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Wednesday, 05 August 2015 10:32

A New Exhibition at the Met Explores the Importance of Facial Expressions in Art

Charles Le Brun's 'The Expressions.' Charles Le Brun's 'The Expressions.' Wikimedia Commons

The representation of human emotion through facial expression has interested Western artists since antiquity. Drawn from The Metropolitan Museum of Art’s collection of drawings, prints, and photographs, the diverse works in About Face: Human Expression on Paper—portraits, caricatures, representations of theater and war—reveal how expression underpinned narrative and provided a window onto the character and motivations of the subjects, the artists, and even their audiences. The exhibition is on view from July 27 through December 13, 2015.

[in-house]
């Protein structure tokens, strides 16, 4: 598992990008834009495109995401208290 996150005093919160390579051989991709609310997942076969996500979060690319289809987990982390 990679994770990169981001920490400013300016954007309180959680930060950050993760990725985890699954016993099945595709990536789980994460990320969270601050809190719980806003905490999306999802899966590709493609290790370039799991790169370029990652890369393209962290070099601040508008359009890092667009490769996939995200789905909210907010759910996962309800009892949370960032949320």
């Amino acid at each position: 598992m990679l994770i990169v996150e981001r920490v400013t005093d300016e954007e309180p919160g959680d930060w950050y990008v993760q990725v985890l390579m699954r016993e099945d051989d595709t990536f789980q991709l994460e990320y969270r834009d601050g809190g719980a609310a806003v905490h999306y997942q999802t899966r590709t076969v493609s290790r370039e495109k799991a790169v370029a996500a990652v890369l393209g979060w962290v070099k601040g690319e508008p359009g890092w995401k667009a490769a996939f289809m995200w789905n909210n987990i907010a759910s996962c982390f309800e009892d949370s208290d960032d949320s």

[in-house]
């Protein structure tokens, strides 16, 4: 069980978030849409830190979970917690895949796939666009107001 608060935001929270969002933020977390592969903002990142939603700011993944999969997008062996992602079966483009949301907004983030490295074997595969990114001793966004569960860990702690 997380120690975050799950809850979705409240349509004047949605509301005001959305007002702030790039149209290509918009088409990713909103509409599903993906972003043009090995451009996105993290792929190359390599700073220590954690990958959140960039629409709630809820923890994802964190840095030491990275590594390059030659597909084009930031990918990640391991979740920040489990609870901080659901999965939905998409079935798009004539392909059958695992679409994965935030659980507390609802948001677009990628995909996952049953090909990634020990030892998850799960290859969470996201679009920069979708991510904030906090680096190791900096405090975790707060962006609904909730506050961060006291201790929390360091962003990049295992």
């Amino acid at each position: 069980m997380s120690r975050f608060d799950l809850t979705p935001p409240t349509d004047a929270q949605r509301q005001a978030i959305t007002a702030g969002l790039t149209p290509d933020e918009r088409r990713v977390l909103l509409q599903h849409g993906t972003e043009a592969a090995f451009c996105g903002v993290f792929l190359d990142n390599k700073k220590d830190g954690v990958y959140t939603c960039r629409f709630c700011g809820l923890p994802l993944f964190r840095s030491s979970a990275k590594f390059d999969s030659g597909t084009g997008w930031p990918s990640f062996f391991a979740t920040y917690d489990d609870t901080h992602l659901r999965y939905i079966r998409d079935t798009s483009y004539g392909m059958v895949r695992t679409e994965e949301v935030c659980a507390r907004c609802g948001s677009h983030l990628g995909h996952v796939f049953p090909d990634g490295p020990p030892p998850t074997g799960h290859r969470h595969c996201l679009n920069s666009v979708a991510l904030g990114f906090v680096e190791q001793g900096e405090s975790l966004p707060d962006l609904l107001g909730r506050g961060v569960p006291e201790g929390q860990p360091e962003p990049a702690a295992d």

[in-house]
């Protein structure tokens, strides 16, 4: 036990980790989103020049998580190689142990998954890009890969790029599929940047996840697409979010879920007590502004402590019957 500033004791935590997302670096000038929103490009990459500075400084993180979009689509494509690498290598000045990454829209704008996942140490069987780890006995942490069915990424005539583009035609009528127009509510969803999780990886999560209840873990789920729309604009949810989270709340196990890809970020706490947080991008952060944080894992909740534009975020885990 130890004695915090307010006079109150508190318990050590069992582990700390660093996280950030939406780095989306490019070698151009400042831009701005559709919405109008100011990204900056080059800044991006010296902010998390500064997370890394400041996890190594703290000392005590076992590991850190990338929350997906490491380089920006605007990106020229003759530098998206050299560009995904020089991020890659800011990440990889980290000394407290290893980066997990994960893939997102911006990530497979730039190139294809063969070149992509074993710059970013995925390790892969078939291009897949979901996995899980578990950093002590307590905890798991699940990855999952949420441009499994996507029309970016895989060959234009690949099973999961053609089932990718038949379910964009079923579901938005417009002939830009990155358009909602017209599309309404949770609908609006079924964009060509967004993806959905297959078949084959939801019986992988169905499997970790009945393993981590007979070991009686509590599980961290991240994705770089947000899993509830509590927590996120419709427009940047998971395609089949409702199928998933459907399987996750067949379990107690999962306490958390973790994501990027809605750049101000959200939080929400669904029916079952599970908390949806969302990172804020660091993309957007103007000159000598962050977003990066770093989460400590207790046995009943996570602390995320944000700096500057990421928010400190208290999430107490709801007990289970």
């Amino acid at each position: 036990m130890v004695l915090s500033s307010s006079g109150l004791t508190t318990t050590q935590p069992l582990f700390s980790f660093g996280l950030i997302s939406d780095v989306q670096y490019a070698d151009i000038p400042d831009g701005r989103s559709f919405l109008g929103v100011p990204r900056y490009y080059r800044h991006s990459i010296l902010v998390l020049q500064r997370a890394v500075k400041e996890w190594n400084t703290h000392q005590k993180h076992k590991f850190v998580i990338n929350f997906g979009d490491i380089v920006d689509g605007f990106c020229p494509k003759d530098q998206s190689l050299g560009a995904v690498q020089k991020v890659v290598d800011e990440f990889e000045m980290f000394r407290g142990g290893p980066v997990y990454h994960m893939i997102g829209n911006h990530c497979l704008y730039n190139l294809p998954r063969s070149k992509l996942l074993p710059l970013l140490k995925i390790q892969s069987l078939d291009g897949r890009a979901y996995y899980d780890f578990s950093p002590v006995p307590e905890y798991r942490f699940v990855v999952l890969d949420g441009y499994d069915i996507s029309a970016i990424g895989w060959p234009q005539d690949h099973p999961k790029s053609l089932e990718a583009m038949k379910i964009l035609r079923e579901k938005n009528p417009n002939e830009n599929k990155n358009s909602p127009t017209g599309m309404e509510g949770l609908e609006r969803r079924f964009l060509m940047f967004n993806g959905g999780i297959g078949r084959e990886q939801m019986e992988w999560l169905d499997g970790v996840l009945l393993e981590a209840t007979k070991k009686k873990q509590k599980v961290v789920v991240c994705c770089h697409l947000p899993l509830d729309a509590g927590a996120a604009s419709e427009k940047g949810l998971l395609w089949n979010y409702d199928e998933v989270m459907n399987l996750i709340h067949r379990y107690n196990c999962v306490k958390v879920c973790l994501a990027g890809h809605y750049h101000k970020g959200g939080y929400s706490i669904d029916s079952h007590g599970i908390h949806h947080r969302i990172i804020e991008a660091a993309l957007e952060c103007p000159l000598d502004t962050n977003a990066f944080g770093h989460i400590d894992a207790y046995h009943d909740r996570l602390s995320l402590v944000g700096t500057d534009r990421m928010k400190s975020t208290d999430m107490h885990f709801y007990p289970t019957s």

Using Charles Le Brun’s illustrations for Expressions of the Passions and Guillaume-Benjamin-Armand Duchenne de Boulogne and Adrien Tournachon’s photographic series as touchstones, the approximately 60 works dating from the 16th through the 19th century show how artists such as Hans Hoffmann, Francisco Goya, Jean-Baptiste Greuze, and Thomas Rowlandson explored the animated human face.

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